Why Is My Rosemary Woody? Expert Tips

There are several reasons why your rosemary may be woody. The herb could be dried out and not hydrated enough, or it may be old and past its prime.
A closeup image of a rosemary.

Rosemary plants are an excellent addition to every garden. They are a perfect herb for every hobby cook. You can use its leaves to flavor various foods and drinks. If you don’t have an outdoor garden, you can still grow it indoors in pots. However, one of the most common issues with rosemary is that it can sometimes get woody making it unsuitable for use in cooking. But what exactly causes rosemary to get woody? You should know exactly why your rosemary is turning woody by the time you are done reading this.

So, why is my rosemary woody? One of the most common causes of woody rosemary is improper watering. Many gardeners give too much water to their plants, drowning them in moisture. Rosemary prefers drier soil. The other causes of this problem include lack of pruning, overgrowth, plant age, and exposure to the sun. Sometimes, the plant may still turn woody even if you do everything right. This is not surprising because it is natural for rosemary to turn woody since it is a shrub.

This blog post discusses some of the reasons your rosemary might be turning woody and what you can do to prevent this from happening. Read on to learn more.

Rosemary Plant: Overview of Optimum Growing Conditions

Rosemary is naturally a sun-loving and heat-tolerant shrub, but it also thrives in cooler temperatures of between 40-60 degrees Fahrenheit.

The plant will survive through winter as long as the light is strong enough. The shrub is hardy and can survive a lack of sunlight exposure and water for an extended period.

This makes it a popular plant among beginners. In its natural habitat, rosemary does well in relatively warm areas with good humidity.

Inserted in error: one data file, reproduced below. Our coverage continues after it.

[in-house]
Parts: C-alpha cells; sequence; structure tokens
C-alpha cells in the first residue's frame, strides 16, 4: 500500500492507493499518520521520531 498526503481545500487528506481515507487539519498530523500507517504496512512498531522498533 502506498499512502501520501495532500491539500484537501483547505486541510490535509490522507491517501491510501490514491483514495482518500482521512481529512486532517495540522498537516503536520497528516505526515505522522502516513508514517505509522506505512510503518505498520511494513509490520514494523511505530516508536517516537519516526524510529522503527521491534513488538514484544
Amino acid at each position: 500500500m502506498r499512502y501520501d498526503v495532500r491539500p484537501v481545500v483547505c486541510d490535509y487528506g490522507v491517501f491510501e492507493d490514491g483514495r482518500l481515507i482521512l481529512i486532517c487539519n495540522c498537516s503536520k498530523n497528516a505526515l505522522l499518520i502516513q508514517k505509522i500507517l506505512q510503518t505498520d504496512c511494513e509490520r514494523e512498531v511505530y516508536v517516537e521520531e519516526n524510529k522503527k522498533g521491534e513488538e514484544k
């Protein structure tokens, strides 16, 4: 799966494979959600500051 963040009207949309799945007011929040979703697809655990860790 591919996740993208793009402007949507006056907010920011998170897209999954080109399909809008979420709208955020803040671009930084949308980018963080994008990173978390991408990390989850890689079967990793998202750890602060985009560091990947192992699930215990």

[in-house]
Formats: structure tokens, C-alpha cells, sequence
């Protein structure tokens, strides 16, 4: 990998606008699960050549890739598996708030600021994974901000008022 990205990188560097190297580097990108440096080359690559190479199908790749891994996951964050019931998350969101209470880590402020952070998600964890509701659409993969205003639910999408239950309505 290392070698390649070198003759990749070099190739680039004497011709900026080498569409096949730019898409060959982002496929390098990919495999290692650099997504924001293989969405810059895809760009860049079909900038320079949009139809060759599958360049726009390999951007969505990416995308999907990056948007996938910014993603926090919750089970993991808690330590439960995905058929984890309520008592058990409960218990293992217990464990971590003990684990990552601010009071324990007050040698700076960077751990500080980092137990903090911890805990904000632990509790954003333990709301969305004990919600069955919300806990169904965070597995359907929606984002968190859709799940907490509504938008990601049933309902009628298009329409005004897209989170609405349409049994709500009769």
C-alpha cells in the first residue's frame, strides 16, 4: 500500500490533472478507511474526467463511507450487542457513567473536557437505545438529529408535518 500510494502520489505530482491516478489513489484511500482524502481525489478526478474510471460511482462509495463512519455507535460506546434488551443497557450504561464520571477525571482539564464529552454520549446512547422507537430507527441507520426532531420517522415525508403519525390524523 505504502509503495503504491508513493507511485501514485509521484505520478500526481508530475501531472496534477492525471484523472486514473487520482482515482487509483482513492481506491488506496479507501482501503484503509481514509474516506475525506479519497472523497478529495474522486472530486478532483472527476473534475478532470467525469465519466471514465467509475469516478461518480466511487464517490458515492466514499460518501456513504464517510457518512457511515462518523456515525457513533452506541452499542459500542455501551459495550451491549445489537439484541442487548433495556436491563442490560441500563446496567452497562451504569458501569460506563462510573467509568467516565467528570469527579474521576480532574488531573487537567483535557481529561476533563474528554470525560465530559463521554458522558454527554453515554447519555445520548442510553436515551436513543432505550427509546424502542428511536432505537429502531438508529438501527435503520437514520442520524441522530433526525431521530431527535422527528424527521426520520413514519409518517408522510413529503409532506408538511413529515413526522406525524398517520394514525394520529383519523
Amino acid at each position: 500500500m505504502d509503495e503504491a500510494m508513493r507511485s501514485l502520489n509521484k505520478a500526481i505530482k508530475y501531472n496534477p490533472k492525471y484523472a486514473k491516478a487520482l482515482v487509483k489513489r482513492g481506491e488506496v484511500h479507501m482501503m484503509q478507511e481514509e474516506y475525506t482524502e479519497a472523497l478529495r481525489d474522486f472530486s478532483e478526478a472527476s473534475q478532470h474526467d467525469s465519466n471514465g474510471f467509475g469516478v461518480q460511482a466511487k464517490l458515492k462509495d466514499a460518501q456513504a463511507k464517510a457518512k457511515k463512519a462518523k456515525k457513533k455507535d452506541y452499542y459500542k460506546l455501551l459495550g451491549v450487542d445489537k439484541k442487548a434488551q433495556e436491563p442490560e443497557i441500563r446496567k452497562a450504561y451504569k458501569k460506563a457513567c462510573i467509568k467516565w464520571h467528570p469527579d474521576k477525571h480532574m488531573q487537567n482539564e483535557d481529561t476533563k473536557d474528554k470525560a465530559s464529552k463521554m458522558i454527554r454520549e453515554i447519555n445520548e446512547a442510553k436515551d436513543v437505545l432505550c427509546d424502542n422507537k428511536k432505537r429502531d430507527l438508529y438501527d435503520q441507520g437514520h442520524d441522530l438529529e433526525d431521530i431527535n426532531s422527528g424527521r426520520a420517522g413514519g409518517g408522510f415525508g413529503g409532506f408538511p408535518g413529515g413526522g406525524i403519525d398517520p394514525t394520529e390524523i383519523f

Rosemary in a pot.
The plant will survive through winter as long as the light is strong enough.

It can reach up to five feet tall under optimal conditions. The plant grows so much that it can become a bit of a burden if you don’t manage it properly.

Tuscan Blue is one of the tallest varieties of rosemary. This variety can grow up to six feet tall, given the right conditions. Its leaves are quite broad, producing dark blue flowers during spring.

The Golden Rain is perhaps the shortest variety since it doesn’t grow past three feet tall. It has golden yellow leaves and produces dark blue flowers. This rosemary species is excellent for growing indoors in pots since it is relatively easier to manage.

What Causes Rosemary to Become Woody?

Many gardeners have probably encountered this problem at one point or another in their gardening adventures. But what really causes rosemary to become woody? Let us find out:

1. Lack of Pruning

One of the common reasons for woody rosemary is lack of pruning. The shrub needs occasional trimming to maintain its shape and promote fresh growth.

Remember that in the Mediterranean heat, these plants are pruned naturally. Brooding summers, thin soils, and relatively strong winds greatly ensure the shrub doesn’t get bushy.

Growing it in a relatively wetter, milder climate means you have to go further to ensure it remains in good shape.